How dreams change

When I was younger I'd run through the doors of Toys R Us and immediately lose my parents. But as I scuttled through the isles it wouldn't take long before my attention drifted from the Barbie dolls and Pokemon cards. The people and noises around me would dissolve and I would become completely immersed in the thought of what it would be like to be locked in the shop overnight.

I'll get all the bottles of Ribena from near the till, and the ice creams out of the freezer. Then I'll grab loads of teddy bears to keep me warm and get one of the little cars to transport everything across the shop. Then I'll get cosy in one of the playhouses and pile it up with toys to keep me occupied, because there's no-one here to make me go to sleep. And as soon as I feel a weight on my eyelids I'll find the shiniest bike and ride it up and down the isles as fast as I can. 

One of my favourite pastimes as a child (and an early indication of my weirdness introversion) was to sit, crouched on a little mat made of carpet with a book and a drink, and nothing was allowed to touch the floor.

I'd daydream about being in the middle of an ocean or speeding down a fast river, with just my book and my drink, and how happy I'd be just floating along and reading.

Whenever we'd go on long car journeys on the motorway I'd visualise myself as a grown-up, with a grown-up car all to myself. I was determined that I wouldn't just rudely rush past all of the unexplored fields, with their footpaths rolling away before I had time to fix my eyes on them.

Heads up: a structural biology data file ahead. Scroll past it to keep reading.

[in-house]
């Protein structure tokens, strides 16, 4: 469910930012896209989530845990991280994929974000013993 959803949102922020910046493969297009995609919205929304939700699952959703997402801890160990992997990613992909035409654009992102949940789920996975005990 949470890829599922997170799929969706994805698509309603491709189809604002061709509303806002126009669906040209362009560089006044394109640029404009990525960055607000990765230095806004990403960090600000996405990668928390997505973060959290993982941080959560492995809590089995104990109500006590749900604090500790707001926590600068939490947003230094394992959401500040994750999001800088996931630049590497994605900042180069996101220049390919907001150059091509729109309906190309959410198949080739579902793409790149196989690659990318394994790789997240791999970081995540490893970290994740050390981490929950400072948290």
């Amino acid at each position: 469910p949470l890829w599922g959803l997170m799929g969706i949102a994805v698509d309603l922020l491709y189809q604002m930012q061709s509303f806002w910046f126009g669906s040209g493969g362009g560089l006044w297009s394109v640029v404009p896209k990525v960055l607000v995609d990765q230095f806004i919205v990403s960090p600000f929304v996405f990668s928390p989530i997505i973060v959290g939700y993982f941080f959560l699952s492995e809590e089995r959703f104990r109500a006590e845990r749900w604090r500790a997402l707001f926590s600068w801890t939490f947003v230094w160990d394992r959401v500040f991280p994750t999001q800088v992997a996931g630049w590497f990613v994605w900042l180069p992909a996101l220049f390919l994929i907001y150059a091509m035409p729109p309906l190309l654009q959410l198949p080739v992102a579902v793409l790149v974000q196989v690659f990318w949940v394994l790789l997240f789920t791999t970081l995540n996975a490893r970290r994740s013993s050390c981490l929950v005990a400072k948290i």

If I could, I'd jump over that fence. I'd run past the sheep and into the field behind as it basks in the late afternoon sun. I'd brush up against the crops and explore their unfamiliar textures. I'm sure there'd be a river hiding away from the road, so when I find it it'll be my own little secret. 

When I grow up I'm going to stop off at every field that looks intriguing. I'll park the car somewhere and go and explore, walk down all the footpaths, see all of the sheep and horses and everyone driving past will think 'why haven't we had that idea?'. I'll walk on ground that humans have never walked on, and the animals will think of me as one of them.

My mind would be usually occupied by what it would be like if an episode of Goosebumps came true. Or how cool it would be to live in Orlando, Florida. Now, the thought of getting locked in a shop overnight makes my palms moisten. And I don't even dare imagine what it would be like to float down a river on a carpet mat, never mind the fact I'd last about two seconds before drowning.

Now, I try to imagine myself getting a job and settling down somewhere. I imagine what it would be like to have a fruit bowl full of fresh fruit all to myself. I try to visualise an email in my inbox from the Guardian saying 'Yes, we love your pitch'.

Somehow, the more realistic dreams are the hardest to fathom.


  1. I'm glad I'm not the only one who thought like this, particularly that want to explore those interesting fields that you pass by as you drive. I still think about that to this day when I pass them. I don't know why I don't stop, but maybe one day I will.

    1. Stop the car!! Then let me know what you find so I can live vicariously through you.

  2. Indeed, sometimes the more realistic dreams are the hardest to fathom... I find it very easy to see myself getting one of those emails from The Guardian, or Vogue Paris, but I'm currently on an actual job hunt and imagining what I might doo feel next to impossible!